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One Loss Away Preventing Retiring with an Unbeaten Record!

Image: One Loss Away Preventing Retiring with an Unbeaten Record!

By Ken Hissner: There are boxers who, after they lose for the first time and cannot handle it and others who retire from boxing with but one loss. Let’s take a look at two of them.

The first to come to mind to this writer is the former world light and heavyweight champion Gene “The Fighting Marine” Tunney.

Tunney turned professional on July 3, 1915, in a scheduled 10 round bout. He stopped his opponent Bobby Dawson, 1-3, in the eighth round. After 4 wins, he was held to a 10 round draw against KO Jaffe, 2-2.

Ten straight wins followed before another draw with Tommy Gavigan, 23-18-7. In November of 2018, Tunney, due to having joined the Marines, was fighting out of France, going 8-0-1 from November of 2018 through April 2019.

One of those Tunney defeated was Bob Martin, 3-0, of West Virginia in Paris, France, in January 2019, who would go onto a 44-8 record.
In December 2019, Tunney returned to the US, winning a pair of fights and improving his record to 21-0-2. After a winning streak of 11, Tunney defeated Paul Samson Koerner, 12-4-2. At this time, Tunney had his first major opponent in Leo Houck, 134-36-25, who he defeated in back-to-back fights, following with eight more wins.

Tunney defeated Battling Levinsky, 169-42, 34, for the American Light Heavyweight title in January of 1922. Four wins later, he lost for the first time to Harry Greb, 194-10-18, at Madison Square Garden prior to Greb winning the world middleweight title the following year.

In August of 1922, Tunney defeated Tommy “Phantom of Philly” Loughran, 34-4-2. In February of 1923, he won a rematch with Greb, 207-18-10, somewhat disputed, it was reported. In the third fight with Greb, Tunney again won in December 1923.

In July of 1924, Tunney defeated Georges “The Orchid Man” Carpentier, 87-14-5, at the Polo Grounds, in New York. In September of 1924, he again met Greb, which ended in a draw.

In December of 1924, he defeated Jeff Smith 135-27-4. Next fight, he again defeated Greb in March of 1925. In his next fight, he defeated Tommy Gibbons, 97-4-3. That was five fights, with Greb going 3-1-1.

In September of 1926, Tunney won the NBA Heavyweight title over champion Jack “The Mannasa Mauler” Dempsey, 57-4-9, in Philadelphia before 120, 557 in attendance. It would be a year before the return match when Dempsey had Tunney on the canvas in the seventh round but failed to go to a neutral corner giving Tunney another five seconds to recover and retain his title.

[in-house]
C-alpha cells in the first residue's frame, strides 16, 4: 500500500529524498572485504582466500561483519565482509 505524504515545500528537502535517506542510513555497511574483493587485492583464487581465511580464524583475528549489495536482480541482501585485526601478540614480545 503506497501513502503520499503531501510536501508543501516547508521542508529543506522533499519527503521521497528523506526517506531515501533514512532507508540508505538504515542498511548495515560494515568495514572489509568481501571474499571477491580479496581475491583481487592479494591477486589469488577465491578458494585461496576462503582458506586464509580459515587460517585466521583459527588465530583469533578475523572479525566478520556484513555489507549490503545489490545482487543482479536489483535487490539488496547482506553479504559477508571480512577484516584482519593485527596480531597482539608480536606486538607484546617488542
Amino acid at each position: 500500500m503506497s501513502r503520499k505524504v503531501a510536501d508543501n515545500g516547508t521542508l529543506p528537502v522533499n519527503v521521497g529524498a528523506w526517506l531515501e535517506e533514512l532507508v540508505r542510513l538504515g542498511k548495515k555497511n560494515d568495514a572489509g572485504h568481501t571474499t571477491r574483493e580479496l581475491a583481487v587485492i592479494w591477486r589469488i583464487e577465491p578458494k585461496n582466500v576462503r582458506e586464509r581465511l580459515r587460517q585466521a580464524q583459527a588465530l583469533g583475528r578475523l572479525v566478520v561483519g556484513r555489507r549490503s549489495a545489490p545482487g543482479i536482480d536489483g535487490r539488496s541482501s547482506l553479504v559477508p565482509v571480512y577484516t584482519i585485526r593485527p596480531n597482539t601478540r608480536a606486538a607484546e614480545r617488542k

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Tunney would have one more fight stopping Tom Heeney, 32-8-5, in July of 1928 at Yankee Stadium in New York. His final record was 65-1-3 with 48 stoppages.

Another heavyweight champion who comes to mind is Riddick “Big Daddy” Bowe, who, in October of 1988, lost to future world champion Lennox “The Lion” Lewis in the Olympic finals receiving a Silver Medal.

In March 1989, Bowe turned professional, winning his first seventeen fights before facing and stopping Art Tucker, 17-1-1, in July 1990. That’s eighteen wins in just sixteen months.

In July, he met former world champion Pinklon Thomas, 30-4-1, who he stopped in eight rounds. From this point on, he faced all contenders or former contenders.

Among those he defeated started with stopping “Smokin” Bert Cooper, 22-6, former 1984 Olympic Gold Medalist Tyrell Biggs, 19-3, former WBA champ Tony “TNT” Tubbs, 29-2, stopping future champ Bruce “The Atlantic City Express” Seldon, 18-1, until November of 1992 when he finally got a world title fight after posting a 31-0 record defeating IBF, WBA and WBC champion Evander “The Real Deal” Holyfield, 28-0, in November of 1992.

In Bowe’s first defense, he stopped former champion Michael Dokes, 50-3-2, in the first round. After another defense in a rematch with Holyfield, he lost for the first time by majority decision in November of 1993.

Bowe would go on to meet four unbeaten opponents starting with Buster Mathis, Jr., 14-0, which ended in a no contest. Then defeat Larry “The Legend” Donald, 16-0, stop future champion Herbie Hide, 26-0, and knocking out Cuban and former Olympian Jorge Luis Gonzalez, 23-0.

Then, a third bout with Holyfield, whom he stopped in November of 1995. Following would be a pair of DQ wins over Poland’s Andrew Golota, 28-0, and three more wins ending his career in December of 2008 with a record of 43-1 with 33 stoppages.

There you have it, two world heavyweight champions retiring with but one loss. There have been many who retired with one loss, sometimes career-ending but these two stand out.

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